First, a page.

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perpetual gratification and satisfaction, and as long as we believe this worst of all deceptions, so long we shall live in sin, notwithstanding we may be told of the most horrid torments in a future world as a recompense therefor.

Man loves happiness and hates misery, and this love and hatred are the only inducements which move him to action. Let us realize then that righteousness will make us happy in the present life, and that sin will make us miserable here on the earth, and let us constantly withstand the testimony of our preachers, and the temptations of the flesh to the contrary, and we shall live as the grace of God teaches, by denying ungodliness and worldly lusts, and by living soberly, righteously, and godly in this present world.

It is worthy of special regard, that the divine promises and threatenings recorded by Moses and the prophets, with which God was pleased to signify his approbation of righteousness, and his disapprobation of sin, relate to blessings and punishments which have been enjoyed and suffered by the house of Israel in the earth.

For their encouragement the Lord promised them all manner of temporal blessings; and as a terror he threatened them with all manner of temporal calamities. And while they walked in the statutes of the Lord, and did his judgments these promises were faithfully fulfilled. The people multiplied greatly and abounded in all the rich blessings of life, of health and peace. But when they rebelled and walked in the way of sin, they were visited with all the plagues, judgments, and calamities with which they had been threatened. No people ever varied their character more than have the Jews. At times they were the most upright, the most pious, the most virtuous of all the nations of the earth; and then they were blessed above all people in the world. At other times they have been the most perverse ; have so forsaken the true God, as to carry idolatry to its extremes, have practiced violence and oppression, by which they became a prey to their enemies, and were carried into captivities, and punished with all the sore judgments which were written in their law or denounced by their prophets. And as no people have ever been more wicked, so none have been more punished than they.

The judgments which our Saviour denounced on ne Jews were the same of which we read in the 26th of Leviticus and other writings of Moses, in the Lamentations of Jeremiah and the other writings of this and the rest of the prophets. And it is directly to our argument to observe that all these calamities have come on that people ; and that we have no more authority for applying either the promises for obedience, or the threatenings for disobedience to a future state, than we have for believing that the Jews, for their obedience in this world, will be blessed in the future state in the quiet possession of the land of Canaan: and for their disobedience will be visited with sickness and be carried away into captivity by their enemies.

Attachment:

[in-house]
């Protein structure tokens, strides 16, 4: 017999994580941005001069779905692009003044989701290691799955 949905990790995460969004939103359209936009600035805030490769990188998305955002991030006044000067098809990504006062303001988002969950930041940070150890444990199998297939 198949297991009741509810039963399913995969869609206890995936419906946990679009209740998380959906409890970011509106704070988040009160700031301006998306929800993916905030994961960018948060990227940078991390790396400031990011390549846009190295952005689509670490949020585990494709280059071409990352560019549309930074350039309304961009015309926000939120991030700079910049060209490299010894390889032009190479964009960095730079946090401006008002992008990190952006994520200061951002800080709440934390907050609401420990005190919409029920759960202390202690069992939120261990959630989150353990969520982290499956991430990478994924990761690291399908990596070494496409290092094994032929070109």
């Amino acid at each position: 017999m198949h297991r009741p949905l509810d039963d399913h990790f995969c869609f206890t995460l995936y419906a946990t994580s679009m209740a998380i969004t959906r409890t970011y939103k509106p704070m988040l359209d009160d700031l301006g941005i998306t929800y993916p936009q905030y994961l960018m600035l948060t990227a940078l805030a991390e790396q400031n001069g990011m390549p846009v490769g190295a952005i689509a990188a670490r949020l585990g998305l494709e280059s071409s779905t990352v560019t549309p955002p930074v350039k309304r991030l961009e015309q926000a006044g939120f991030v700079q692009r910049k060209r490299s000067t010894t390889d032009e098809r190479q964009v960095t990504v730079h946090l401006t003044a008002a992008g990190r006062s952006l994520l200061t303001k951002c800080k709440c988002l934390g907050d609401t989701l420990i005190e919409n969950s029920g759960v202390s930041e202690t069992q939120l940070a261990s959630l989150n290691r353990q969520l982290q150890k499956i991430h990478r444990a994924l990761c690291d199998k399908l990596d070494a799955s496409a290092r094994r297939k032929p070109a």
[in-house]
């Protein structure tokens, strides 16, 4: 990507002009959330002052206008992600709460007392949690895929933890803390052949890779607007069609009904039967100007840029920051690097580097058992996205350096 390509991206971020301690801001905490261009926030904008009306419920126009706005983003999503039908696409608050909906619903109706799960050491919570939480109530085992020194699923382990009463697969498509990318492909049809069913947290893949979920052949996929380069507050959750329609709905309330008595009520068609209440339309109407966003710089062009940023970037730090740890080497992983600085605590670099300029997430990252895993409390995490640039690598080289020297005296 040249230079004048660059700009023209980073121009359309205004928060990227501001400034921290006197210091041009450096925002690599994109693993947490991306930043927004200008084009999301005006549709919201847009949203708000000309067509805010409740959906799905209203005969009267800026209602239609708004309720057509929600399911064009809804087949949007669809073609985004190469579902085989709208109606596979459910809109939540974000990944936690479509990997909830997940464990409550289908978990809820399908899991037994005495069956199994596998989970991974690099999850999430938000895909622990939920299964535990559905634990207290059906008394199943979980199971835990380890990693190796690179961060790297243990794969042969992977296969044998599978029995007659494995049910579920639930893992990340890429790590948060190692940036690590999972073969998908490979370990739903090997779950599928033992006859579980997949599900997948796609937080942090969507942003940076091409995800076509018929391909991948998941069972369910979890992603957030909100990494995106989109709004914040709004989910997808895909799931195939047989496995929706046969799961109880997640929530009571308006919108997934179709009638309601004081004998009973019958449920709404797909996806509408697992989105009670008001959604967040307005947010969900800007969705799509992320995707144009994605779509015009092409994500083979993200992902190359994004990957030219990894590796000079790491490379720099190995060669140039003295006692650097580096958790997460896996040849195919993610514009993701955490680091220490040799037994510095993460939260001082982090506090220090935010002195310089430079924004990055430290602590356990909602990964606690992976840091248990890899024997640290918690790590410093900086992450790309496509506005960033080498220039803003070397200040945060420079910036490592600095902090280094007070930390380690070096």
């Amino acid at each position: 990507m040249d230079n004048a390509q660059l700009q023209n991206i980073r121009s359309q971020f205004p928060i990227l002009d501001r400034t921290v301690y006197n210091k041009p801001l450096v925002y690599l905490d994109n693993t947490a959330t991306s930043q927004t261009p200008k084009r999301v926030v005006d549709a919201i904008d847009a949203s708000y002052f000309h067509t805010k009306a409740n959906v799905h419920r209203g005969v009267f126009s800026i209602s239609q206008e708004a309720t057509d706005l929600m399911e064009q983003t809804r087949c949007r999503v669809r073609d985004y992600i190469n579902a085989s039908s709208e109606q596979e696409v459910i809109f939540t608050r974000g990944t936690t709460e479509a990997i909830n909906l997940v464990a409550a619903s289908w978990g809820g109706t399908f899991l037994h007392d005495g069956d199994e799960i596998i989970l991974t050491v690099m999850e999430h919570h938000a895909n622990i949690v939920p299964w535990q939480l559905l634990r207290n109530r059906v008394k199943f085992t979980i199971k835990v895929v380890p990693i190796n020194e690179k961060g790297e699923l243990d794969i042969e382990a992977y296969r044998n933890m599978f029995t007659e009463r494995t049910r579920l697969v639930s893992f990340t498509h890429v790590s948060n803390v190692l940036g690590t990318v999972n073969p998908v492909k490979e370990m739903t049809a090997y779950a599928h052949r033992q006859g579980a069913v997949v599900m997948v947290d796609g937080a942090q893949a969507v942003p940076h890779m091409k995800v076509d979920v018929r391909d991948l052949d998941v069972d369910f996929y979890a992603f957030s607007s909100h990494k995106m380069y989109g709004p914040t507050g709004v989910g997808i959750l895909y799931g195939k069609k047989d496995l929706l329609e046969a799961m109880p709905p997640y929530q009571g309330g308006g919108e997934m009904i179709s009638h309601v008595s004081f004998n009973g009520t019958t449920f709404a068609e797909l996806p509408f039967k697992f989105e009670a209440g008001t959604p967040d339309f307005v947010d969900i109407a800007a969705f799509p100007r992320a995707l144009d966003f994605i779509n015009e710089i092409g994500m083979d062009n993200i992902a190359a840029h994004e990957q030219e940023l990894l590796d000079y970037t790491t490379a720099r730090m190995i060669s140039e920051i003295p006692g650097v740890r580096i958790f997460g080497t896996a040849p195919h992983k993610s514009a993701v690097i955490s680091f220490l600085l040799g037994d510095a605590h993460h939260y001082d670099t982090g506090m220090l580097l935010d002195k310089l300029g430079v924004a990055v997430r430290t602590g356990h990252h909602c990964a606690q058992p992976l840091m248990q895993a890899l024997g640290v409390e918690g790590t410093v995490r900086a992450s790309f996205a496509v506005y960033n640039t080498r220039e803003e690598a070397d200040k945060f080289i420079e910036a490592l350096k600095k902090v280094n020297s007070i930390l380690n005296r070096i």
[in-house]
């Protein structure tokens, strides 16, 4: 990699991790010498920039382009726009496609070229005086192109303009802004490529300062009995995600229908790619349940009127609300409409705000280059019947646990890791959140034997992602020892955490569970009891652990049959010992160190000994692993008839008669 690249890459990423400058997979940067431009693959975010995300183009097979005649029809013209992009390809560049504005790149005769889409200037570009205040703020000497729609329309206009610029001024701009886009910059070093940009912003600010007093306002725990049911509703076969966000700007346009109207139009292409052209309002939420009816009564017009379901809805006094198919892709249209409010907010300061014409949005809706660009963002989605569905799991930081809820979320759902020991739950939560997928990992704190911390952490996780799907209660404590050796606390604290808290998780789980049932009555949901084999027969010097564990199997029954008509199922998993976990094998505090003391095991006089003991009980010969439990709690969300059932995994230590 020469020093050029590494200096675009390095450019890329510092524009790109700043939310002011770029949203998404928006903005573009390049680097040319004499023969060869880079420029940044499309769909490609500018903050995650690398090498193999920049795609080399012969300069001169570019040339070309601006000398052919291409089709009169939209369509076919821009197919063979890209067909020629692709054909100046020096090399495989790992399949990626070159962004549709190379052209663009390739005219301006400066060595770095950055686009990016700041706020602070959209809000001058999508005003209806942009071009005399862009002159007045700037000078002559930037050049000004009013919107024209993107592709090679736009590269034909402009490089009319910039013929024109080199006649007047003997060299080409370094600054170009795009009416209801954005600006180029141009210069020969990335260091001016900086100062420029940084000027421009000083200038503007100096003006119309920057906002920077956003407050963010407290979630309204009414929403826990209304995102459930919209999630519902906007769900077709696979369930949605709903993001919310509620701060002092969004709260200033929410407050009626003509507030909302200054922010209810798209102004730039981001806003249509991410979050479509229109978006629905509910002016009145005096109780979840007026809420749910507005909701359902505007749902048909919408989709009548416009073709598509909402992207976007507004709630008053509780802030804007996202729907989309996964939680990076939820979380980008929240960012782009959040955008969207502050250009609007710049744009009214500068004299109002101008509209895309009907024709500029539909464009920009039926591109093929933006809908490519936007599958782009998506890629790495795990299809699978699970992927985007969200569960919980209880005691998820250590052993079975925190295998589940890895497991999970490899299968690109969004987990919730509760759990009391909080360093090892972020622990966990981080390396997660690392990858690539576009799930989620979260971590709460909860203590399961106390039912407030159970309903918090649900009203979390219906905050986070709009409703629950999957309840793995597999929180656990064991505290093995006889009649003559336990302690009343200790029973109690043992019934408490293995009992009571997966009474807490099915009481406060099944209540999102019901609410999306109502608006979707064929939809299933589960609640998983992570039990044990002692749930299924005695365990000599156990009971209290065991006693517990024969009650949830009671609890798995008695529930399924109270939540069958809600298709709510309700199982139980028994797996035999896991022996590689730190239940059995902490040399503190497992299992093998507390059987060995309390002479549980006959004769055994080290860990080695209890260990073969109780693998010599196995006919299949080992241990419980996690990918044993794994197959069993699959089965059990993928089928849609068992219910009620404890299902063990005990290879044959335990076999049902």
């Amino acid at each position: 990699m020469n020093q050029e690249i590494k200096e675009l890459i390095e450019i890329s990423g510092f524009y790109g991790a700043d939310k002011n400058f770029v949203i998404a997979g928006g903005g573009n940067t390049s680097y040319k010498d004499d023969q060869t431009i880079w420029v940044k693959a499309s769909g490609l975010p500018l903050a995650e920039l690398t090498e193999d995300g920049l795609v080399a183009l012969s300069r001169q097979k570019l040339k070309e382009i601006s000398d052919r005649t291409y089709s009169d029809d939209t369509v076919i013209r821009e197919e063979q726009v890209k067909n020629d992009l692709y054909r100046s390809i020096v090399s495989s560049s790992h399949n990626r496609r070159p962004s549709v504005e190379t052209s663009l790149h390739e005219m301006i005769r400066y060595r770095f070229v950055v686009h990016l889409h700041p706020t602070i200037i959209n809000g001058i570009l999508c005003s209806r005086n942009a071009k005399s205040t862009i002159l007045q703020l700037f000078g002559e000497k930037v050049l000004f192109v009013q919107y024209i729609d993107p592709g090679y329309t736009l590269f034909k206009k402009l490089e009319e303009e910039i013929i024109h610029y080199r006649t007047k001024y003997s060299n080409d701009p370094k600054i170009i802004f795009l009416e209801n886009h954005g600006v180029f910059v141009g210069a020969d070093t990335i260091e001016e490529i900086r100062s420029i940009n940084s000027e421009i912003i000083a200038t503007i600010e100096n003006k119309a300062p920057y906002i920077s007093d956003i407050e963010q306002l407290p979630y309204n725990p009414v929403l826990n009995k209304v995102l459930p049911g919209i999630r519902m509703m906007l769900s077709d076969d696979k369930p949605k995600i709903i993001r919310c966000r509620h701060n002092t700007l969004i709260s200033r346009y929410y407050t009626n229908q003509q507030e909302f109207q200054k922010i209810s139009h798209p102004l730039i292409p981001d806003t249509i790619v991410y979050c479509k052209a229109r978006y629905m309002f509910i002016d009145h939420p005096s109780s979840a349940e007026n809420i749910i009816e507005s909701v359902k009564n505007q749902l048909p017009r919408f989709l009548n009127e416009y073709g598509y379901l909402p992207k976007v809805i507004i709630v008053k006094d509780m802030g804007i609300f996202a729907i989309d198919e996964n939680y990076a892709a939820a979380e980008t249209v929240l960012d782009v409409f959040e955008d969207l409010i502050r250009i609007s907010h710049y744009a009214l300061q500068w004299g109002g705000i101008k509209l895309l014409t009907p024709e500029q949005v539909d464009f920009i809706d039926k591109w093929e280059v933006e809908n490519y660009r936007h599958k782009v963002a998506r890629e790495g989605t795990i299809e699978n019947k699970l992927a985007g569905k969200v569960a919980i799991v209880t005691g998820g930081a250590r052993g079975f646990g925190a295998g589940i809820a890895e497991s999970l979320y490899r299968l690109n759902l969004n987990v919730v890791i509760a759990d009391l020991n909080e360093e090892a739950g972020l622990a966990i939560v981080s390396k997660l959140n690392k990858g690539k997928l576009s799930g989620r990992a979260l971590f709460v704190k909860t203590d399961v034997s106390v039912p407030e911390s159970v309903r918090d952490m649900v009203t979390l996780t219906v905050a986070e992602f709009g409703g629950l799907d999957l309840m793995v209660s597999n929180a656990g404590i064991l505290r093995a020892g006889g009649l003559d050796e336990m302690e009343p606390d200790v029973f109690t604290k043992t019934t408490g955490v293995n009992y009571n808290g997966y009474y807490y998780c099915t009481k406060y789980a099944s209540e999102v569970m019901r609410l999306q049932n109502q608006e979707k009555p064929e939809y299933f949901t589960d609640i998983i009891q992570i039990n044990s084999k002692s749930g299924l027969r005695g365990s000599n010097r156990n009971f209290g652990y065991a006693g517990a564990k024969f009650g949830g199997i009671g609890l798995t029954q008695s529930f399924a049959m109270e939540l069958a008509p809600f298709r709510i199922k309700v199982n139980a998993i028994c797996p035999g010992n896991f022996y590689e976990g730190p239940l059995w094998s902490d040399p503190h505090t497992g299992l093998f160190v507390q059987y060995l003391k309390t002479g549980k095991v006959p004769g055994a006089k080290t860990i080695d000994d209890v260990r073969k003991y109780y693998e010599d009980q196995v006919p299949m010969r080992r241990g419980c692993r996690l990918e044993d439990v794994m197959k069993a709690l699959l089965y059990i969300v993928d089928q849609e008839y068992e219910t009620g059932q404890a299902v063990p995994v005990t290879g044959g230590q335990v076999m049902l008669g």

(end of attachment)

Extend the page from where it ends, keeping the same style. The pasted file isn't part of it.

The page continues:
To conclude. Let us, my friends, open our eyes on the certain consequences with which our heavenly Father rewards the obedient here in the earth. Let us regard that calın sunshine of peace within, which we are sure to enjoy as the reward of well doing. Let us endeavor to estimate in a proper manner the rich inheritance which is the certain lot of those who keep the commandments of God.

Let us look round us, and see if prisons, dungeons, and gallows are not a sufficient argument to prove, that the wicked are recompensed in the earth. And if this sad scene be not sufficient, go draw the veil from still greater horrors, where intemperance and uncleanness exhibit the warning spectacle of degraded humanity. Beloved youth, look, these terrors are no fictions; they are awful realities! Your feet stand in slippery places! O put on the whole armor of righteousness that ye may be able to stand in the evil day; and pray most fervently that you may not be led into temptation, but that you may be delivered from evil.

LECTURE XX.

DIVINE GOODNESS IN THE DESTRUCTION OF THE

SODOMITES AND OTHER SINNERS.

EZEKIEL xvi. last of 50.

Therefore I took them away as I saw good.

The spirit of divine truth, addressing Jerusalem by the prophet, informed her that she was more corrupted in her ways than her sisters, Samaria and her daughters, or Sodom and her daughters. The words of the prophet are these; “As I live, saith the Lord God, Sodom thy sister hath not done, she nor her daughters, as thou hast done, thou and thy daughters. Behold this was the iniquity of thy sister Sodom, pride, fulness of bread, and abundance of idleness, was in her and in her daughters, neither did she strengthen the hands of the poor and needy. And they were haughty, and coinmitted abomination before me; therefore I took them away as I saw good.”